This Swiss bike-maker Thömus is opening a new location in CA. More importantly, the brand claims that it has “the world’s lightest e-bike.”
Weighing in at just 25 pounds, the Thömus Swissrider eBike is indeed extremely light for an e-bike. (It might not be the absolute lightest one, though, considering that the Scott Addict eRide and the Ribble Endurance SL e Hero do exist and boast 10.75 kg (23.7 lbs) and 10.5 kg (23.15 lbs) as their total weights, respectively.)
No matter what, though, CEO and founder Thömus Binggeli is excited. “The Swissrider is an e-bike for life and is light enough to carry up the stairs and hang on the train without effort, yet with enough power to ride with ease. Only a discreetly integrated control element on the top tube suggests that this is an electric bike,” he said.
The Swissrider comes in two versions: an Urban/Gravel and a Road option. It features an “ultra-light” high-modulus carbon frame with drive technology from Maxon, which is the same technology used on NASA’s Mars Rover. It also comes with integrated front lights and a monocoque front handlebar/stem combo in either a flat bar for the commuter/gravel option or with a drop bar for the road version.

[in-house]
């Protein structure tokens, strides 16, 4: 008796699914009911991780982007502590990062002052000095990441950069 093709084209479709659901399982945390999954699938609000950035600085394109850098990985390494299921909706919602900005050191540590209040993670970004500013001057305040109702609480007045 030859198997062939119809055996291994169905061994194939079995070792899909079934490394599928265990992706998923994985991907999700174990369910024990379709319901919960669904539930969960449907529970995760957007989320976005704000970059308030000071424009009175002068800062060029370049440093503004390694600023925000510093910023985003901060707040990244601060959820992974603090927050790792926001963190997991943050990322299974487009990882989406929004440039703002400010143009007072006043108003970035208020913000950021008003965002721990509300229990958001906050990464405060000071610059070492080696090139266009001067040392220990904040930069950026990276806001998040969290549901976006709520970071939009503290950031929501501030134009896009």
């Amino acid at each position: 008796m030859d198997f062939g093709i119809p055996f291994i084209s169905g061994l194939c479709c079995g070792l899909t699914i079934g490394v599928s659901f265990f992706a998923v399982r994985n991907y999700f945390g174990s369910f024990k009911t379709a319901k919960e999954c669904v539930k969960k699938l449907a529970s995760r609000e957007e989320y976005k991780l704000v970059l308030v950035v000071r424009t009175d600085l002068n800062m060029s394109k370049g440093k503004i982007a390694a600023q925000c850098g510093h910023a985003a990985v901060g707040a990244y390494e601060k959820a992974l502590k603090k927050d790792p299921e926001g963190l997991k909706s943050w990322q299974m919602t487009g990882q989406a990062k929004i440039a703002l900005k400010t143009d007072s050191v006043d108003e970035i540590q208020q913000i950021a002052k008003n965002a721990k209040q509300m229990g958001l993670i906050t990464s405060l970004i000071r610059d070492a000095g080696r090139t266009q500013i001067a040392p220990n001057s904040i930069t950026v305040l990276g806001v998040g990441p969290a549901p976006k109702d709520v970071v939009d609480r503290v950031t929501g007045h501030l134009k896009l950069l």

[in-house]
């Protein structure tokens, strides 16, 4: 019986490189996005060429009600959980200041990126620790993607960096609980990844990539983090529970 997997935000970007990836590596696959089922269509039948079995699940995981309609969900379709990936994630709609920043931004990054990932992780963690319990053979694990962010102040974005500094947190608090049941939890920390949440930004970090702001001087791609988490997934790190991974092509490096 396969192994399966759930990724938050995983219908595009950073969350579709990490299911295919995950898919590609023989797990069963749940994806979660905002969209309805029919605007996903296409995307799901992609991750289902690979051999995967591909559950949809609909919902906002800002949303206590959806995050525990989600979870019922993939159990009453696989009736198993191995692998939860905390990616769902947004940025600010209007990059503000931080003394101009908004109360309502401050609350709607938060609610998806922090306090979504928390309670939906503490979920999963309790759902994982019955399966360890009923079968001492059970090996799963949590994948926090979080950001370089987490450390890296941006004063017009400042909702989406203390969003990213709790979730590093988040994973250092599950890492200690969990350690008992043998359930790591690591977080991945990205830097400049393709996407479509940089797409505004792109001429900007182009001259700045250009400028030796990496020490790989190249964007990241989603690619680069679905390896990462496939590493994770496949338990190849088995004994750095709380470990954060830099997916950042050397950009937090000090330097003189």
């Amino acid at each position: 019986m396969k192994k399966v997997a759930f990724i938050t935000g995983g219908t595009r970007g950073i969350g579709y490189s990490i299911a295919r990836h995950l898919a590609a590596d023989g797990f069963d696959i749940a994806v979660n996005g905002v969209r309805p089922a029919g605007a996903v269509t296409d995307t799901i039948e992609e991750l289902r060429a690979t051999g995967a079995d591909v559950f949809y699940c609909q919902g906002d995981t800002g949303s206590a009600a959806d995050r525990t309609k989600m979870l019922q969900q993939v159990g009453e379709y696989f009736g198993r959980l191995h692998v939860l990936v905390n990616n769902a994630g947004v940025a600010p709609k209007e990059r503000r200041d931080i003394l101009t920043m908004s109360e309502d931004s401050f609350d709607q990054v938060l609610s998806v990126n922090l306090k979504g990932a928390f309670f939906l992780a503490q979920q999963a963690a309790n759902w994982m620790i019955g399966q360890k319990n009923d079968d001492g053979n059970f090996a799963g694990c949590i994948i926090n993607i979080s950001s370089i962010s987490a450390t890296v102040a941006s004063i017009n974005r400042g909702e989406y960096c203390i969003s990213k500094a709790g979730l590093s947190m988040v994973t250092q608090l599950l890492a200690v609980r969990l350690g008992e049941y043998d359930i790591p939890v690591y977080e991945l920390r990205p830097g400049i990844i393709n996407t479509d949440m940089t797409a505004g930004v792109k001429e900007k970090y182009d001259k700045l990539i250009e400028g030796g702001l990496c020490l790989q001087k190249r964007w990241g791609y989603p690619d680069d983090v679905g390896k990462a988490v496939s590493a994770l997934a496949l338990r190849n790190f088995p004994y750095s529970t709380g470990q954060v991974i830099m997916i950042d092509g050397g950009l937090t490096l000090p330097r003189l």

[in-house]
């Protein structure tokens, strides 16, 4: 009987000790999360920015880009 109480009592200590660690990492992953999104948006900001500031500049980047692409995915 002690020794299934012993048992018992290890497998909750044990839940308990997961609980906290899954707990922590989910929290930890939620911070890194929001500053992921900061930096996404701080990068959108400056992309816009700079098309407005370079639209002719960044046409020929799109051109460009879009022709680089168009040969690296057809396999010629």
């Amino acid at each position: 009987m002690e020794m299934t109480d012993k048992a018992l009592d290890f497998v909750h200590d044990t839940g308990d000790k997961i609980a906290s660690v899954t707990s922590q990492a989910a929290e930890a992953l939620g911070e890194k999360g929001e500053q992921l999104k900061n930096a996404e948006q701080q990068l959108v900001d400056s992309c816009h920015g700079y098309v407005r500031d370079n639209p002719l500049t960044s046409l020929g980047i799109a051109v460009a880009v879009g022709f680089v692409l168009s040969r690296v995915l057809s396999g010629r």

It’s available in three colors: dark red, black, and sand. Thömus is confident that the Swissrider’s sleek design, super-light construction, and Maxon’s natural tailwind will make it a promising package for the market.
The price for the Swissrider Urban starts at $5,750, while the Swissrider Road’s price starts at $6,250.
Thömus Swissrider “World’s Lightest e-bike” Image Gallery
SOURCE | IMAGES: BIKERUMOR
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Their web page for the Swissrider Urban (https://thoemus.com/bikes/swissrider-flat/) states that the weight of the bike starts at 11.5 lb, not kg, at the top of the page under the price. They might want to fix that. 😉
Also, it’s a shame that these bikes won’t fit anyone under 5’6″ according to the geometry specs. That eliminates about 11% of US men and about 75% of US women from riding this. (170 on the S, 168 minimum on the M.) Unless “bis” means something I’m unfamiliar with?